A Barts Health project which has cut the time spent in hospital for some heart attack patients by more than half has won a Health Service Journal award.
The ‘AMI early discharge pathway’ was established at the start of the Covid-19 pandemic by Barts Heart Centre clinicians concerned about a shortage of beds and the risk to patients of catching Covid whilst recovering in hospital.
Since its launch in April 2020, more than 1,300 patients have benefited from the scheme which has reduced the average stay in hospital from 78.9 to 27.5 hours.
Dan Jones, a consultant cardiologist at the Barts Heart Centre at St Bartholomew’s Hospital (pictured holding the award), said it is now the default pathway for 50% of our patients.
It has been adopted by other centres, includng the Glenfied Hospital in Leicestershire, and there are plans to take it nation-wide.
Acute myocardial infarction (AMI) is the medical name for a heart attack which occurs when blood flow to the heart is cut off, usually because of a blockage in one or more of the coronary arteries. It is commonly treated by primary percutaneous coronary intervention (PPCI), also known as an angioplasty or coronary angioplasty.
Guidelines recommend that some PPCI patients can be discharged between 48 and 72 hours after they are admitted to hospital.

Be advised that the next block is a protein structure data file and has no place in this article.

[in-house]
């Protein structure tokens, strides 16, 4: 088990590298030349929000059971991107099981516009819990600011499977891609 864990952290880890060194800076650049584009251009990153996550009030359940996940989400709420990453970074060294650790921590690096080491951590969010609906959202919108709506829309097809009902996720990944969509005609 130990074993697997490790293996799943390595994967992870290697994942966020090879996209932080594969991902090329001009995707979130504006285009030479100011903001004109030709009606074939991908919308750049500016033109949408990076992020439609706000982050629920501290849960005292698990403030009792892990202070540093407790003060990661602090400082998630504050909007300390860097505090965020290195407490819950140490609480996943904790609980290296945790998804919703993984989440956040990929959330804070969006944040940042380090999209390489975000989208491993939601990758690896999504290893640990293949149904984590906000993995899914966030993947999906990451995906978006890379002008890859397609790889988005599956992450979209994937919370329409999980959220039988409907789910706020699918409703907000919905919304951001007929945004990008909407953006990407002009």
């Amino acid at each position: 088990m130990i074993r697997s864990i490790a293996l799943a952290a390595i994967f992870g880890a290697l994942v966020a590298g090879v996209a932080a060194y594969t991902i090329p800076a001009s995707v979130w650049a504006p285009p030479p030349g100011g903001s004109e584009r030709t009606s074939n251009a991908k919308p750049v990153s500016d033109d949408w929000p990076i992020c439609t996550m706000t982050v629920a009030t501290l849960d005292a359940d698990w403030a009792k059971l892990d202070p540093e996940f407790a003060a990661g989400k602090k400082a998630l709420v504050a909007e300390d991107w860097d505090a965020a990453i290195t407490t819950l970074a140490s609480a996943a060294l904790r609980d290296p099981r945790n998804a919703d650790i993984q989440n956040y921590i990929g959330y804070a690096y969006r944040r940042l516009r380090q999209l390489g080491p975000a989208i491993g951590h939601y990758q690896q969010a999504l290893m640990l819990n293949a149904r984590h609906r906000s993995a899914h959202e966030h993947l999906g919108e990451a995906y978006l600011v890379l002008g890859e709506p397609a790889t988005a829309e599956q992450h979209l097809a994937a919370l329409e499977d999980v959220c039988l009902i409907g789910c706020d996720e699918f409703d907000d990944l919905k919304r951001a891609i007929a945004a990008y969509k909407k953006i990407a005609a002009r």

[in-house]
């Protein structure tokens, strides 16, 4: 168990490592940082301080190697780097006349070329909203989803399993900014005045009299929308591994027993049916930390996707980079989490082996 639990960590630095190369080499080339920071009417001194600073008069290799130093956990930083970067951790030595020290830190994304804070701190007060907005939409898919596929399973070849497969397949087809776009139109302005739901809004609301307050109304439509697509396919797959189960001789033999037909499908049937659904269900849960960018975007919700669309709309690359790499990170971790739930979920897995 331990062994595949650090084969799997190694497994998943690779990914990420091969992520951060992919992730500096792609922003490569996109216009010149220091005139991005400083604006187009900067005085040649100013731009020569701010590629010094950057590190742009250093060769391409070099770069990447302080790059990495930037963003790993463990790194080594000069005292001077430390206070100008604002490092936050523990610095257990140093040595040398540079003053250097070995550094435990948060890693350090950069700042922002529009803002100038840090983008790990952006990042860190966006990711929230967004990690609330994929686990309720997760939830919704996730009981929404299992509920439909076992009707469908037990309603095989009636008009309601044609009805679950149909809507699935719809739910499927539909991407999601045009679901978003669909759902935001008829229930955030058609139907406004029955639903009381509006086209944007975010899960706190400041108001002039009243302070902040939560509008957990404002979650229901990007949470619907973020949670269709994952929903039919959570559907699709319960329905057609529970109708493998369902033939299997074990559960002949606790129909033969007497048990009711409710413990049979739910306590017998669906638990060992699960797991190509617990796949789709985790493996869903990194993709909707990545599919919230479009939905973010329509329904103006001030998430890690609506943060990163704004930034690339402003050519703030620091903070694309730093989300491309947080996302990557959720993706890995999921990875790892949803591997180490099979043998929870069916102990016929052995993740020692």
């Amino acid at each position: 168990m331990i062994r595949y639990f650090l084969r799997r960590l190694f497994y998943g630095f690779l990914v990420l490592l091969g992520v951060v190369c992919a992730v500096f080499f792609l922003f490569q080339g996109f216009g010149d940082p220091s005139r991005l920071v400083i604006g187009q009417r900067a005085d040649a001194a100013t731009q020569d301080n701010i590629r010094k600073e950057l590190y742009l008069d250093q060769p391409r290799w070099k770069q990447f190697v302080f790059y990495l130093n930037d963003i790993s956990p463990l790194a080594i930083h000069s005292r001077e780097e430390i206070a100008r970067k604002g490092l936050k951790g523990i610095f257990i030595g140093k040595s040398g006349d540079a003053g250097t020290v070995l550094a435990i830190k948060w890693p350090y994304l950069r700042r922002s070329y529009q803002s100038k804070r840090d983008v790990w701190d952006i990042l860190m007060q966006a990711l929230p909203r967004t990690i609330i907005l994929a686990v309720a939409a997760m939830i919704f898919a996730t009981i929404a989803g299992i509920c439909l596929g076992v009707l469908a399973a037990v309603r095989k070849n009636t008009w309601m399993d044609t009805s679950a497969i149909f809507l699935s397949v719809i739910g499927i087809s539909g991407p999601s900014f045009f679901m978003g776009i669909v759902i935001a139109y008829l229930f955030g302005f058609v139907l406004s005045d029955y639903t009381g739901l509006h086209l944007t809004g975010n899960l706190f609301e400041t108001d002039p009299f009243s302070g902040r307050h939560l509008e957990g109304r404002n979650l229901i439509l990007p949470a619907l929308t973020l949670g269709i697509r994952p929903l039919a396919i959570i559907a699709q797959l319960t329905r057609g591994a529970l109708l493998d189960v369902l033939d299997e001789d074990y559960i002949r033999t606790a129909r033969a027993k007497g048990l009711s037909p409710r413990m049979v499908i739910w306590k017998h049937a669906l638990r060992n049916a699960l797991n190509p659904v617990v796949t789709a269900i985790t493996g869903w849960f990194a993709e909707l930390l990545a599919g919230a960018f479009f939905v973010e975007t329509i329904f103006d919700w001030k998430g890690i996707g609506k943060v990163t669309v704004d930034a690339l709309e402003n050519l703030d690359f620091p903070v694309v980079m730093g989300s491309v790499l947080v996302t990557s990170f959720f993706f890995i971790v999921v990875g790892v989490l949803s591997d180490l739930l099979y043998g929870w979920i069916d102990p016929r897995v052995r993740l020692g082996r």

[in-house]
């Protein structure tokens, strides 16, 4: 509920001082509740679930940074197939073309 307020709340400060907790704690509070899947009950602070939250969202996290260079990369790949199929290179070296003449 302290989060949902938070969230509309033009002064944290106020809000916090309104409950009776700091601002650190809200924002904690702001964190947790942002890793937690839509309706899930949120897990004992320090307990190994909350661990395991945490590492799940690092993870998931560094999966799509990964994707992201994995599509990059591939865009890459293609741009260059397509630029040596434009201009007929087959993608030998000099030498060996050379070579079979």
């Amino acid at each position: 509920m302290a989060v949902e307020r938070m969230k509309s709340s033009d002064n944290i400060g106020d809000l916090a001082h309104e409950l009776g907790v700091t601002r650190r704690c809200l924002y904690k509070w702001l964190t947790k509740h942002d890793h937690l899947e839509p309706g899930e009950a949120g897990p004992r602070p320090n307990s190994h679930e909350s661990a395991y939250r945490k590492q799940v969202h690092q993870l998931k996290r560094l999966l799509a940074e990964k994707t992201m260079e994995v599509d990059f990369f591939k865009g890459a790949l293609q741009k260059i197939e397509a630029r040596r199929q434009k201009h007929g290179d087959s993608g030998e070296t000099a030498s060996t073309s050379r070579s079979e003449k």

Faced with a shortage of beds because of a spike in Covid cases and concerned about the impact of patients catching the virus, the team developed an algorithm to identify low risk patients, helping to free-up bed space without compromising patient safety.
For those safely discharged, follow-up appointments were moved online which boosted attendance and engagement. Feedback has been overwhelmingly positive. 83% of people said they were happy with the service and more than 95% would recommend it to a family member.
Crucially, no patients on the pathway contracted Covid-19 during their time in hospital and those sent home to recuperate with family or friends faced few complications.
Dan added: “The pandemic made us rethink the way we work and we’re delighted with the results so far. I would like to pay tribute to all of the teams involved in developing the pathway which could be rolled out at other heart centres across the UK.”
The project was successful in the acute sector innovation of the year award category.
Judges called it: "an impressive and highly innovative entry" with "clear criteria" and "improved outcomes".
The winner was announced at a ceremony on Thursday 17 November.
It means the masterminds behind the project are now mutli-award winning, having scooped the BMJ prize in the stroke and cardiovascular team category last year.